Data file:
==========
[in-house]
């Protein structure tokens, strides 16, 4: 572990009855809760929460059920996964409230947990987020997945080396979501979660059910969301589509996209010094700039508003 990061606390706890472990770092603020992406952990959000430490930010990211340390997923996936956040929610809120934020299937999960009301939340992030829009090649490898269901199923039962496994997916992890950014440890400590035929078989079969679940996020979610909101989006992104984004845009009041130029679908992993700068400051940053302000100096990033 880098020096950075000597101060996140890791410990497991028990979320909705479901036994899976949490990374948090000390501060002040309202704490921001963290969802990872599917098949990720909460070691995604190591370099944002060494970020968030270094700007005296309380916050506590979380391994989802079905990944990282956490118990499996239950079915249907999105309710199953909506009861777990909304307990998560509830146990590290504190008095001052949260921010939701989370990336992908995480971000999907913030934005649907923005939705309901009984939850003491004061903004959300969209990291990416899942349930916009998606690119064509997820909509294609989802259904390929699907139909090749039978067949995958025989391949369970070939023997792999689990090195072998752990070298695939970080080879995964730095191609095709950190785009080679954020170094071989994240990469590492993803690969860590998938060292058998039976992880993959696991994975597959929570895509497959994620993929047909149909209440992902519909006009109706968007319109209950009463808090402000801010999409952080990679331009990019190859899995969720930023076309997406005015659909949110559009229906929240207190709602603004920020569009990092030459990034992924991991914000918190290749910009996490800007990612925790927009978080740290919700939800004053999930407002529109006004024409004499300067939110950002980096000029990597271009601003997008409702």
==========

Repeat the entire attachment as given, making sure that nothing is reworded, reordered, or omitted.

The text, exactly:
[in-house]
């Protein structure tokens, strides 16, 4: 572990009855809760929460059920996964409230947990987020997945080396979501979660059910969301589509996209010094700039508003 990061606390706890472990770092603020992406952990959000430490930010990211340390997923996936956040929610809120934020299937999960009301939340992030829009090649490898269901199923039962496994997916992890950014440890400590035929078989079969679940996020979610909101989006992104984004845009009041130029679908992993700068400051940053302000100096990033 880098020096950075000597101060996140890791410990497991028990979320909705479901036994899976949490990374948090000390501060002040309202704490921001963290969802990872599917098949990720909460070691995604190591370099944002060494970020968030270094700007005296309380916050506590979380391994989802079905990944990282956490118990499996239950079915249907999105309710199953909506009861777990909304307990998560509830146990590290504190008095001052949260921010939701989370990336992908995480971000999907913030934005649907923005939705309901009984939850003491004061903004959300969209990291990416899942349930916009998606690119064509997820909509294609989802259904390929699907139909090749039978067949995958025989391949369970070939023997792999689990090195072998752990070298695939970080080879995964730095191609095709950190785009080679954020170094071989994240990469590492993803690969860590998938060292058998039976992880993959696991994975597959929570895509497959994620993929047909149909209440992902519909006009109706968007319109209950009463808090402000801010999409952080990679331009990019190859899995969720930023076309997406005015659909949110559009229906929240207190709602603004920020569009990092030459990034992924991991914000918190290749910009996490800007990612925790927009978080740290919700939800004053999930407002529109006004024409004499300067939110950002980096000029990597271009601003997008409702």